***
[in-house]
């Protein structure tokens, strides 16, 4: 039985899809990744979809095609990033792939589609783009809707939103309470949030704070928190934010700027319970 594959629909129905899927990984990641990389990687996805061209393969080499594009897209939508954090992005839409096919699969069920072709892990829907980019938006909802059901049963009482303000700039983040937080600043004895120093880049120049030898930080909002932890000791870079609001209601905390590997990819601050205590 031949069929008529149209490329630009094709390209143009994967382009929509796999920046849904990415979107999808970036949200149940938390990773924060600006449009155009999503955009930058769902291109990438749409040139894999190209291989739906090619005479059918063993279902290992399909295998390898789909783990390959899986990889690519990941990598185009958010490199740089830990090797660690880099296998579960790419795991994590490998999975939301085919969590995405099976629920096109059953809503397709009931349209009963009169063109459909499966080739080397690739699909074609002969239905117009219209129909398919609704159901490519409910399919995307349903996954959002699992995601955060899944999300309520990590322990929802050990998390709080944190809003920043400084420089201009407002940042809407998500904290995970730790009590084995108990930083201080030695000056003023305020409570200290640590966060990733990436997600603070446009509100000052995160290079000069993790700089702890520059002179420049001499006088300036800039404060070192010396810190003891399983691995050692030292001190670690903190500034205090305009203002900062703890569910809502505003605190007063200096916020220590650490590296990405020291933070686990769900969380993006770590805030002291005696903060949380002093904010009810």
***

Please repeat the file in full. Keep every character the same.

[in-house]
């Protein structure tokens, strides 16, 4: 039985899809990744979809095609990033792939589609783009809707939103309470949030704070928190934010700027319970 594959629909129905899927990984990641990389990687996805061209393969080499594009897209939508954090992005839409096919699969069920072709892990829907980019938006909802059901049963009482303000700039983040937080600043004895120093880049120049030898930080909002932890000791870079609001209601905390590997990819601050205590 031949069929008529149209490329630009094709390209143009994967382009929509796999920046849904990415979107999808970036949200149940938390990773924060600006449009155009999503955009930058769902291109990438749409040139894999190209291989739906090619005479059918063993279902290992399909295998390898789909783990390959899986990889690519990941990598185009958010490199740089830990090797660690880099296998579960790419795991994590490998999975939301085919969590995405099976629920096109059953809503397709009931349209009963009169063109459909499966080739080397690739699909074609002969239905117009219209129909398919609704159901490519409910399919995307349903996954959002699992995601955060899944999300309520990590322990929802050990998390709080944190809003920043400084420089201009407002940042809407998500904290995970730790009590084995108990930083201080030695000056003023305020409570200290640590966060990733990436997600603070446009509100000052995160290079000069993790700089702890520059002179420049001499006088300036800039404060070192010396810190003891399983691995050692030292001190670690903190500034205090305009203002900062703890569910809502505003605190007063200096916020220590650490590296990405020291933070686990769900969380993006770590805030002291005696903060949380002093904010009810």